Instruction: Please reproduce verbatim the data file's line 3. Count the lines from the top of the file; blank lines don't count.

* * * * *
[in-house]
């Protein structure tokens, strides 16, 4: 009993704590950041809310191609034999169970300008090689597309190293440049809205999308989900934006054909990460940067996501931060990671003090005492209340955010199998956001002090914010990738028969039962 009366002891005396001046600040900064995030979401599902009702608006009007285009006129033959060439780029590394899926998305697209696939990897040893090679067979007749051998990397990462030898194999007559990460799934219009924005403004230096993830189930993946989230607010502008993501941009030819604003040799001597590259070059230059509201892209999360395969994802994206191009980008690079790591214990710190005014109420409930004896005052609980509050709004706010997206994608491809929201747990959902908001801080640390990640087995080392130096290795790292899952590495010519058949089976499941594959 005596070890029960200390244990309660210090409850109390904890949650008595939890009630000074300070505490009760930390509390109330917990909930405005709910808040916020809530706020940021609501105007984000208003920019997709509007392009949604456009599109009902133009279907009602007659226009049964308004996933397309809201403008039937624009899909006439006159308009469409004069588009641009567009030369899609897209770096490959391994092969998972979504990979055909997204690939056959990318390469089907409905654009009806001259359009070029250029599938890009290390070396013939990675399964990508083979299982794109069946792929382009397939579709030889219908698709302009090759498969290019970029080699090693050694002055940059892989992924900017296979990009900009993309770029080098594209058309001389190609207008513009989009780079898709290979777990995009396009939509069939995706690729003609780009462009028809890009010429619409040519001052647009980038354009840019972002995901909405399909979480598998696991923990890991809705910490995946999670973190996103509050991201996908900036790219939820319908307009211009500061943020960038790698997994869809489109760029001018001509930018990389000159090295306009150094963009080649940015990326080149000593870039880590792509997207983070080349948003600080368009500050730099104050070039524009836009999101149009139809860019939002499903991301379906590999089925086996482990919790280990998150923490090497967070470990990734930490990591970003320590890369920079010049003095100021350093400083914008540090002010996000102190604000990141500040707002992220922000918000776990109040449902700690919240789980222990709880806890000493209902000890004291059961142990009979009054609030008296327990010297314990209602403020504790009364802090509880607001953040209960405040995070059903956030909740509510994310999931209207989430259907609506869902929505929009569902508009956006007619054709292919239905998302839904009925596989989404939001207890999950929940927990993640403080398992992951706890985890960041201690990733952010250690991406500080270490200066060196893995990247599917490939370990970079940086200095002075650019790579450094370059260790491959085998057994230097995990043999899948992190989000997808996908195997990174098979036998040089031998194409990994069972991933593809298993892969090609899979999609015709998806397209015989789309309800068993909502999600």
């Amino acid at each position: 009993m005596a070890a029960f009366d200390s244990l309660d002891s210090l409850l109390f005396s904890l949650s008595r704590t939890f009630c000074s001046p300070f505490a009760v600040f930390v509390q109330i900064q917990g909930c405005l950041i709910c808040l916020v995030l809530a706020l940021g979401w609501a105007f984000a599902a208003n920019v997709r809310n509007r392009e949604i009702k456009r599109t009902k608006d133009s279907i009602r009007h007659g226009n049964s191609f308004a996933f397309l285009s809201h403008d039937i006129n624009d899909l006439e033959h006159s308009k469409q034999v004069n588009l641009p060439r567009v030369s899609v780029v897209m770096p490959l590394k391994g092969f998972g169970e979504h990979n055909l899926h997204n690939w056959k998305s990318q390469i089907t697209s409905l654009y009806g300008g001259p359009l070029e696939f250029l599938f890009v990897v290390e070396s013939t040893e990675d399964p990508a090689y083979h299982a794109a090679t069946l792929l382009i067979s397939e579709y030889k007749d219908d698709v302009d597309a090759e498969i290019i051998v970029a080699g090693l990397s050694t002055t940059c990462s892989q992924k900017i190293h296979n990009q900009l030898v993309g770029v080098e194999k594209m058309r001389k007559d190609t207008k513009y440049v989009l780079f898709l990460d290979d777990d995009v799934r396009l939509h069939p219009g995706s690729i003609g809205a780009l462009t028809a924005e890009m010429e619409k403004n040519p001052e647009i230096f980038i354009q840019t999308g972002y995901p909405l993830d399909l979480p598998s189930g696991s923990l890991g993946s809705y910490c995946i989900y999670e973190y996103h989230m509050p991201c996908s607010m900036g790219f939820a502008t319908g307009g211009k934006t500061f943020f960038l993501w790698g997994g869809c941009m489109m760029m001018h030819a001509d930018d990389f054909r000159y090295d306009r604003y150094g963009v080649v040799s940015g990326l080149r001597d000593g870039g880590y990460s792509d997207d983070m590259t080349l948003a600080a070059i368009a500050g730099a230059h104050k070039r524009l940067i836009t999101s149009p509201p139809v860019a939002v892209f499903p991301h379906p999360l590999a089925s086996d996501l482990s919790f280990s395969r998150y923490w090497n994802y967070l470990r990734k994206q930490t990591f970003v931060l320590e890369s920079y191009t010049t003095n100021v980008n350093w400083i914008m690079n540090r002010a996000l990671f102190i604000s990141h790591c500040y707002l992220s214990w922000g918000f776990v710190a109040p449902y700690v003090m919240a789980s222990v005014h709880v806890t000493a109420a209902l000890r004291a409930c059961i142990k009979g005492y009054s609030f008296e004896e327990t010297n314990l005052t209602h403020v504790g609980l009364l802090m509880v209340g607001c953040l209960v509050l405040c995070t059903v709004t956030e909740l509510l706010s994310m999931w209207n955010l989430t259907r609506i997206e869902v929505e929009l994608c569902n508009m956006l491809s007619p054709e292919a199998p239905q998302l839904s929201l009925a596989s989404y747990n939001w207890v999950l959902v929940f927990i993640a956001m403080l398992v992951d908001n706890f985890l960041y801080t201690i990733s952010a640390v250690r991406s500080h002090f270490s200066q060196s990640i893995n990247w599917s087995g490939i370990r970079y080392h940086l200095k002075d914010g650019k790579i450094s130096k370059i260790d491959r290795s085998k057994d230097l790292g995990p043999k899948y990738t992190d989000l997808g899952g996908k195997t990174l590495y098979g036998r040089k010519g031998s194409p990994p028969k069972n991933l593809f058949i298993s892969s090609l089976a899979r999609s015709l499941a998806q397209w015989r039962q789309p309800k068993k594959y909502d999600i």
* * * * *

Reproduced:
């Amino acid at each position: 009993m005596a070890a029960f009366d200390s244990l309660d002891s210090l409850l109390f005396s904890l949650s008595r704590t939890f009630c000074s001046p300070f505490a009760v600040f930390v509390q109330i900064q917990g909930c405005l950041i709910c808040l916020v995030l809530a706020l940021g979401w609501a105007f984000a599902a208003n920019v997709r809310n509007r392009e949604i009702k456009r599109t009902k608006d133009s279907i009602r009007h007659g226009n049964s191609f308004a996933f397309l285009s809201h403008d039937i006129n624009d899909l006439e033959h006159s308009k469409q034999v004069n588009l641009p060439r567009v030369s899609v780029v897209m770096p490959l590394k391994g092969f998972g169970e979504h990979n055909l899926h997204n690939w056959k998305s990318q390469i089907t697209s409905l654009y009806g300008g001259p359009l070029e696939f250029l599938f890009v990897v290390e070396s013939t040893e990675d399964p990508a090689y083979h299982a794109a090679t069946l792929l382009i067979s397939e579709y030889k007749d219908d698709v302009d597309a090759e498969i290019i051998v970029a080699g090693l990397s050694t002055t940059c990462s892989q992924k900017i190293h296979n990009q900009l030898v993309g770029v080098e194999k594209m058309r001389k007559d190609t207008k513009y440049v989009l780079f898709l990460d290979d777990d995009v799934r396009l939509h069939p219009g995706s690729i003609g809205a780009l462009t028809a924005e890009m010429e619409k403004n040519p001052e647009i230096f980038i354009q840019t999308g972002y995901p909405l993830d399909l979480p598998s189930g696991s923990l890991g993946s809705y910490c995946i989900y999670e973190y996103h989230m509050p991201c996908s607010m900036g790219f939820a502008t319908g307009g211009k934006t500061f943020f960038l993501w790698g997994g869809c941009m489109m760029m001018h030819a001509d930018d990389f054909r000159y090295d306009r604003y150094g963009v080649v040799s940015g990326l080149r001597d000593g870039g880590y990460s792509d997207d983070m590259t080349l948003a600080a070059i368009a500050g730099a230059h104050k070039r524009l940067i836009t999101s149009p509201p139809v860019a939002v892209f499903p991301h379906p999360l590999a089925s086996d996501l482990s919790f280990s395969r998150y923490w090497n994802y967070l470990r990734k994206q930490t990591f970003v931060l320590e890369s920079y191009t010049t003095n100021v980008n350093w400083i914008m690079n540090r002010a996000l990671f102190i604000s990141h790591c500040y707002l992220s214990w922000g918000f776990v710190a109040p449902y700690v003090m919240a789980s222990v005014h709880v806890t000493a109420a209902l000890r004291a409930c059961i142990k009979g005492y009054s609030f008296e004896e327990t010297n314990l005052t209602h403020v504790g609980l009364l802090m509880v209340g607001c953040l209960v509050l405040c995070t059903v709004t956030e909740l509510l706010s994310m999931w209207n955010l989430t259907r609506i997206e869902v929505e929009l994608c569902n508009m956006l491809s007619p054709e292919a199998p239905q998302l839904s929201l009925a596989s989404y747990n939001w207890v999950l959902v929940f927990i993640a956001m403080l398992v992951d908001n706890f985890l960041y801080t201690i990733s952010a640390v250690r991406s500080h002090f270490s200066q060196s990640i893995n990247w599917s087995g490939i370990r970079y080392h940086l200095k002075d914010g650019k790579i450094s130096k370059i260790d491959r290795s085998k057994d230097l790292g995990p043999k899948y990738t992190d989000l997808g899952g996908k195997t990174l590495y098979g036998r040089k010519g031998s194409p990994p028969k069972n991933l593809f058949i298993s892969s090609l089976a899979r999609s015709l499941a998806q397209w015989r039962q789309p309800k068993k594959y909502d999600i």